Charter schools measure leads by a slim margin
With about half of the expected ballots counted by Wednesday evening, Initiative 1240 was passing with 51 percent of the vote. But many ballots will continue to trickle in throughout the week, since Washington is a vote-by-mail state and ballots only needed to be postmarked by Tuesday.
This is the fourth time the proposal has been on the ballot in Washington state, where voters rejected charter schools in 1995, 2000 and 2004.
If voters approve the measure, Washington would become the 42nd state to allow the public independent schools.
Supporters say the charter proposal would offer new choices for struggling kids and their families. Opponents say charters have a mixed track record in other states and they would take away money from regular public schools.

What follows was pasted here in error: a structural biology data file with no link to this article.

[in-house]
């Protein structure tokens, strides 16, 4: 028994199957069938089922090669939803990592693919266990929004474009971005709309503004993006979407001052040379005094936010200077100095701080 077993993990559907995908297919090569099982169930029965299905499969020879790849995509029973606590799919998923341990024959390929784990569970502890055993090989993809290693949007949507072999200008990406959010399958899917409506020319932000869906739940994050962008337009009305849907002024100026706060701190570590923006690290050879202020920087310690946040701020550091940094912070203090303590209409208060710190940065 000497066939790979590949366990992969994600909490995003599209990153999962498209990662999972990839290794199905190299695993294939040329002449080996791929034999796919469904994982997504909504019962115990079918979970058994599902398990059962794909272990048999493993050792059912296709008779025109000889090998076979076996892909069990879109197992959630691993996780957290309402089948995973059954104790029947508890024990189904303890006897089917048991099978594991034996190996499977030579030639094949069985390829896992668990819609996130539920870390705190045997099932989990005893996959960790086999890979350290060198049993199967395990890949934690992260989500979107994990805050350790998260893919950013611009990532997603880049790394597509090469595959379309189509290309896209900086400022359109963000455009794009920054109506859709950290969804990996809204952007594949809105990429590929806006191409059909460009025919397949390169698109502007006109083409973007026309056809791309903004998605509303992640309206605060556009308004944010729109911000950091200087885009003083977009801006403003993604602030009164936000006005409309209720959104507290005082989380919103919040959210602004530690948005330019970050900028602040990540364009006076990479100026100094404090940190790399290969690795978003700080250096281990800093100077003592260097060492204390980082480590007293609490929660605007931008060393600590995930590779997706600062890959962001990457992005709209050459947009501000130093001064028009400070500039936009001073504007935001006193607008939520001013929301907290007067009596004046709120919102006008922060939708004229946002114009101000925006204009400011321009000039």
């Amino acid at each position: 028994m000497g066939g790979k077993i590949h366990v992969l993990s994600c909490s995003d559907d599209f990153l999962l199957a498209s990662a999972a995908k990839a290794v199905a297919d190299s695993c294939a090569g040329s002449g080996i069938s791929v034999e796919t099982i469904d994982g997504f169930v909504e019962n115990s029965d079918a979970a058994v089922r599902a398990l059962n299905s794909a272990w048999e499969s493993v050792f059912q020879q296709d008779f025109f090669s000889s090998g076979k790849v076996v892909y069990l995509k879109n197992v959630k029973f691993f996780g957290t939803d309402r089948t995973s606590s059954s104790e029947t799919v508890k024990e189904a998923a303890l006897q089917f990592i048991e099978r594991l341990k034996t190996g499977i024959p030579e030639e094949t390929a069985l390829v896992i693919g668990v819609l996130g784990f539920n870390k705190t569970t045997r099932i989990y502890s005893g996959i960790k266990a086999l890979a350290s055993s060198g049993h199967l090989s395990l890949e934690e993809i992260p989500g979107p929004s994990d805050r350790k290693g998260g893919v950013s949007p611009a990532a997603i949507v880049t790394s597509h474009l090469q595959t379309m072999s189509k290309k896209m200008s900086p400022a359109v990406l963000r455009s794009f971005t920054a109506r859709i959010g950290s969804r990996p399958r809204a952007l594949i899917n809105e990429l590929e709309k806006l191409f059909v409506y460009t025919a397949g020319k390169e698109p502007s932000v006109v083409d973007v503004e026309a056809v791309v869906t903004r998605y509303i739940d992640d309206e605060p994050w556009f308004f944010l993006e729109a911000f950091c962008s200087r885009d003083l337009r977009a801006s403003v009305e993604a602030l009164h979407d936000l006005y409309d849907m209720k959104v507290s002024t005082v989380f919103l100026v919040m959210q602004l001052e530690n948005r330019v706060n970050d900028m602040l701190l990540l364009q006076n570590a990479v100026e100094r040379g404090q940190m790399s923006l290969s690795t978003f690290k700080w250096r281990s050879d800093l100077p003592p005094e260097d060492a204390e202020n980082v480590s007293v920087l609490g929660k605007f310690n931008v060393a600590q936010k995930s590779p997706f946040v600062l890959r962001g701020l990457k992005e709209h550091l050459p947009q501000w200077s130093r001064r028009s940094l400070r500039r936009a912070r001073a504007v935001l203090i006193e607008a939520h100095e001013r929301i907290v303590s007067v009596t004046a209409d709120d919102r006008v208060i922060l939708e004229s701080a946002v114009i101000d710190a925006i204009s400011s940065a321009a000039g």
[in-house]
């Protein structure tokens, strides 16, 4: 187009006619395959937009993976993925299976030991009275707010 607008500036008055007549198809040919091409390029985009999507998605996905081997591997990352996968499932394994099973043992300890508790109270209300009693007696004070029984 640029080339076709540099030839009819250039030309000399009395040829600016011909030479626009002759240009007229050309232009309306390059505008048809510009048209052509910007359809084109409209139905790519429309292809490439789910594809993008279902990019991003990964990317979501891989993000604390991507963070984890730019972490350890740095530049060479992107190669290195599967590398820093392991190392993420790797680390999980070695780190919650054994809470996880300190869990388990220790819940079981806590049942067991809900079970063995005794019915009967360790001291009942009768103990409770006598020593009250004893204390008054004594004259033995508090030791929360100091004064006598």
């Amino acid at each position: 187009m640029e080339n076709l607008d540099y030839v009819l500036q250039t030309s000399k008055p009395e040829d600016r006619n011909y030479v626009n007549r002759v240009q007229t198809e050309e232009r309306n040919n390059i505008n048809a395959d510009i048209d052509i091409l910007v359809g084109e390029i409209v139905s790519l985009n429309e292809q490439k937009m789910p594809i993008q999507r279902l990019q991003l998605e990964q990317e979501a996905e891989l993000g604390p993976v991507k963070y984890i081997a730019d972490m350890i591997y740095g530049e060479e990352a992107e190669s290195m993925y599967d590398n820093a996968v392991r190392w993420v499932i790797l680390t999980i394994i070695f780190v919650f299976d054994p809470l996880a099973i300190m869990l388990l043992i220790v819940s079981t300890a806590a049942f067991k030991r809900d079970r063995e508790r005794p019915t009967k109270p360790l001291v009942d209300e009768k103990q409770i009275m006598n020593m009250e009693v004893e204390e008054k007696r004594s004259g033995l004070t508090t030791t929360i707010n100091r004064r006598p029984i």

Proponents of charter schools raised more than $10 million to promote the idea, including $3 million from Microsoft co-founder Bill Gates.
The proposal would open as many as 40 charter schools over five years.
Some of the most successful charter school organizations in the nation say they would like to open schools in Washington state if voters approve the measure.
Under the terms of the initiative, any nonprofit organization could start a charter school in Washington if their plan is approved by either a new statewide commission or a local school board that has been authorized by the state school board to approve charter schools.
The schools would need to be free and open to all students just like traditional public schools. They would receive public funding based on student enrollment, just like other schools. But public charter schools would be exempt from some state regulations, including some of the rules regarding the hiring and firing of teachers.
The Washington initiative was based on a model law created by the National Alliance for Public Charter Schools.
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